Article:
HUDSON — When his first wife died in 1993 from cancer, Rod Taylor suddenly found himself in the same world as his hospice clients.
Like many who lose loved ones, the father of three — ages 6 to 14 — was at a loss for what to do next.
Looking back on how his family made it through that difficult time, and his 22-year career as head of Hernando-Pasco Hospice, he said he did what most people do: He focused on his children and threw himself into his work.
Today, the man whom many credit as the visionary behind the $65-million nonprofit corporation will hand over the reins to board member and former Brooksville Regional Hospital chief executive Tom Barb.
"When my wife passed away, the board let me do what I had to do, and I did what I could manage," Taylor said. "But the agency mostly took care of everything. To me, that's the message of hospice.
"As I've made the rounds in the last few weeks, saying goodbye, that has come back to me," he continued, sitting in his mostly empty office. "If you can't take care of your own, you can't take care of the guy on the street."
Taylor, now 62, took the position in 1986. At the time, the 2-year-old organization had 25 patients and 17 on staff. He was the second executive director and had a budget of about $400,000.
With a background in public administration, he had come to Florida in 1974 and worked for the city manager's office in St. Petersburg. A few years later, he headed to Pasco for a short stint as assistant county administrator. From there, he went to what's now the Harbor Behavioral Health Care.
Several years later, the hospice job became available. Taylor's boss was on the board, and suggested that he apply.
At the helm of the fledging group that provides services to dying residents and their families, Taylor faced opposition by many in the medical community. The idea of hospice was a new one, and most physicians and other medical officials passed it off as "touchy-feely alternative medicine," Taylor said.
But with the support of a few Regional Medical Center Bayonet Point officials, and some key financial donations, he was able to make it grow year after year.
From a tiny organization that started out in a rented bank building office on U.S. 19, Hernando-Pasco Hospice has grown into an agency that provides care from 21 locations in Hernando, Pasco and Citrus counties, including main offices on Majestic Drive in Hudson, nine hospice care centers and houses, pharmacy and medical equipment locations, and a thrift store. Hospice employs 950 people, has 1,200 volunteers and serves about 1,100 current patients.
Taylor has also encouraged donations to hospice, in the same manner that universities keep in touch with alumni. He said that many clients, who either don't have family or live far from other family members, end up leaving their estates to the agency.
"But we don't go around tooting our own horn," he said. "Our clients are usually very satisfied with our services, and they let other people know that. And I think what also has helped is the growing number of attorneys and accountants who encourage their clients to donate."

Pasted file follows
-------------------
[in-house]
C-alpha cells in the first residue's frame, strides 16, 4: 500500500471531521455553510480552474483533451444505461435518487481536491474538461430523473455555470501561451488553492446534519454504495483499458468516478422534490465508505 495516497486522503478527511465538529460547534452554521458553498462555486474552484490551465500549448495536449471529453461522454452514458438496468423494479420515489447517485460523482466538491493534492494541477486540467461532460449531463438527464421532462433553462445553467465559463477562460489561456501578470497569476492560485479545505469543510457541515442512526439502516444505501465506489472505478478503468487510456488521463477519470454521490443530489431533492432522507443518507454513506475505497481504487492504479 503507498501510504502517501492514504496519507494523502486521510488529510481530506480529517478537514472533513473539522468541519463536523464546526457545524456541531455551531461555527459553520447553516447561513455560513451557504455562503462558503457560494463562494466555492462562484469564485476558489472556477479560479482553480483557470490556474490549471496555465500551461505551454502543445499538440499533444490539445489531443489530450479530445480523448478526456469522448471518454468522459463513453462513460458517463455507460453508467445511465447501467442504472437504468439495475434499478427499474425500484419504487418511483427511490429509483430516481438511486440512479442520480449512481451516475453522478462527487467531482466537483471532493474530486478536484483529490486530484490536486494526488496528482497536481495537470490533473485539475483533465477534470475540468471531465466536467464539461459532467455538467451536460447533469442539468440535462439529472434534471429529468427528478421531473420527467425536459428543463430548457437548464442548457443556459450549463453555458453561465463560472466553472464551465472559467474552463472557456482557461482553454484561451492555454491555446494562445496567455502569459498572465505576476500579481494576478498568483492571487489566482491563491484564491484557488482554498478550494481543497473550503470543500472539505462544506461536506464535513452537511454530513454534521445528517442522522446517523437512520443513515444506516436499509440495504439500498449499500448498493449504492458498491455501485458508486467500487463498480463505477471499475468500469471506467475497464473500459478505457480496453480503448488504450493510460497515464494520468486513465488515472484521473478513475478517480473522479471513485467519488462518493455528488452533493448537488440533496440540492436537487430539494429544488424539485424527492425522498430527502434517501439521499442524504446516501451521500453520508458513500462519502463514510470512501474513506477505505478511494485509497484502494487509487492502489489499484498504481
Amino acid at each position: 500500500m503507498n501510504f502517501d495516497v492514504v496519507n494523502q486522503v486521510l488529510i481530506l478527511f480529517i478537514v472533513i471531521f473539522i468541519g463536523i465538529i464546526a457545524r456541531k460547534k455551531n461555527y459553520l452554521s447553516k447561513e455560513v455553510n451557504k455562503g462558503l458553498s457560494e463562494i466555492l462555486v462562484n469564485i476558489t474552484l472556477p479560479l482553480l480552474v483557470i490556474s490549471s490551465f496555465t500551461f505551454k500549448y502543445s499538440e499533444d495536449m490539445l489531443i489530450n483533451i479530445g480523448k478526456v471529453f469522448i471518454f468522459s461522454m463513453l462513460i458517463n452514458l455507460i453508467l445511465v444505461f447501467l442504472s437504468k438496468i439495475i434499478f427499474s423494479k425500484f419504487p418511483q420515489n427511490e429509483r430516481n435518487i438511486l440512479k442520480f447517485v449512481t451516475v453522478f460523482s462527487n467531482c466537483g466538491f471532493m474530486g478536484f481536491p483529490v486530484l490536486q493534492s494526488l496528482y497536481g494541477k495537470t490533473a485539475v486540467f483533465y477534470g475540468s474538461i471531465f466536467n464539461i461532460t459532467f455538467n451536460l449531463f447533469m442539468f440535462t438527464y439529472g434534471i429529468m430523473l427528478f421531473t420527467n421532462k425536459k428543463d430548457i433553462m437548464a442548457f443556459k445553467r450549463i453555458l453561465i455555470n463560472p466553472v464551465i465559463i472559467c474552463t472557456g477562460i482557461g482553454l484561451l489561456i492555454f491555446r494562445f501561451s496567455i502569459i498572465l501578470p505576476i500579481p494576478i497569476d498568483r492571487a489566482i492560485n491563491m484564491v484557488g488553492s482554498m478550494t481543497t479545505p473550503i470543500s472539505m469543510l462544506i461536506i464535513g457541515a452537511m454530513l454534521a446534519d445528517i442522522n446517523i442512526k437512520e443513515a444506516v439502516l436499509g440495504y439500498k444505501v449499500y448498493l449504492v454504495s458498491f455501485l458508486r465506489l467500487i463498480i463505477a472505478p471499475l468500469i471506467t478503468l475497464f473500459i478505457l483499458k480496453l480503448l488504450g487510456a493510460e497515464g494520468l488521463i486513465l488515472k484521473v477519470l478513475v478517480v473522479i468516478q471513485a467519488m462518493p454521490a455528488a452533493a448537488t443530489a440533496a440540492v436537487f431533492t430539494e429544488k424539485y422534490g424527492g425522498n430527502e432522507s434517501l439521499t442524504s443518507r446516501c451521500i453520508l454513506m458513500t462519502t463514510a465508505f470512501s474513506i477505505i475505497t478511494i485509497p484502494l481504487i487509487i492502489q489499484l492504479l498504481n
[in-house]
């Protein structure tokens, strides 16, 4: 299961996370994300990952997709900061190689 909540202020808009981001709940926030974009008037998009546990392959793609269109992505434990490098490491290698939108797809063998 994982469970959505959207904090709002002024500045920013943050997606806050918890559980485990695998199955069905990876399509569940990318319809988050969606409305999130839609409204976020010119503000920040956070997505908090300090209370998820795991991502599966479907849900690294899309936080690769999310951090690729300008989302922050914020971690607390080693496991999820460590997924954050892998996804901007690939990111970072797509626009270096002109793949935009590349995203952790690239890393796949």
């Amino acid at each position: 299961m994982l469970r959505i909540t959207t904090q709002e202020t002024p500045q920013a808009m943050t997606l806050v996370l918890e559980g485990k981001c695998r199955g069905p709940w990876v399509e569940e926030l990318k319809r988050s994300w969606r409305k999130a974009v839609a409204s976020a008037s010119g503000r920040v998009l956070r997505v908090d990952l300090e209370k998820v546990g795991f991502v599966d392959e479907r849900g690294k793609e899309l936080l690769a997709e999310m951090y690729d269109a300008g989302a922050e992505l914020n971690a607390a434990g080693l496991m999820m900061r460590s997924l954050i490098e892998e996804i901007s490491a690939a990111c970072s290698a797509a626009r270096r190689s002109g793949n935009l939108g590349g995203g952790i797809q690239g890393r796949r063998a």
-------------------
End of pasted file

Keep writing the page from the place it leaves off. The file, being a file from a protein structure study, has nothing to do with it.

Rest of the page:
Taylor was also the brains behind creations such as the Children's Assistance Program, which provides bereavement services to more than 700 grieving children and offers palliative care to sick children. When his wife died, he set up an endowment fund to aid the program's camps with personal assets in memory of her.
His children took part in that program when their mother died. Robin Kocher, a spokeswoman with the agency who has worked with Taylor for 15 years, recalled the difficult time.
"I remember him walking into the office not long after, his two youngest children clinging to him," Kocher said. "When they were done (with the camp), he talked about how, as a parent, he was prepared to answer all the questions his children had. But then he wondered about the others who didn't work in this field."
From his personal experience, the agency added a session to the children's program where parents sit down and talk with counselors. Kocher said it's the mix of financial know-how and compassion that has made Taylor such an unusual boss.
"He's a visionary beyond anyone I've ever worked with," Kocher said. "My job here has been, personally, very rewarding. Professionally, it's been very challenging. Every year, we're working on something new."
She pointed to a partnership Taylor helped launch between Hernando-Pasco Hospice and Haven Hospice in Gainesville. The hope is to create an entirely new hospice in Marion County, using the best parts of both organizations. No two hospices have entered into such a venture, she said.
While proud of many accomplishments, Taylor said he takes most pleasure in knowing that the needs of the community have been met, and will continue to be with his successor in charge.
Barb's hospital administration background will serve hospice well, he said. The board searched for more than a year to fill Taylor's big shoes.
Though he plans to stay on through the end of the year for a smooth transition, Taylor, now remarried, said he looks forward to spending more time with his wife, Linda, at their homes in Florida and North Carolina.
"I can walk away and say that I've done something right for 22 years," he said. "And I can look back and have the satisfaction of knowing that I've helped to do some good in the community."
Times news researcher Shirl Kennedy contributed to this report. Chandra Broadwater can be reached at firstname.lastname@example.org or (352) 848-1432.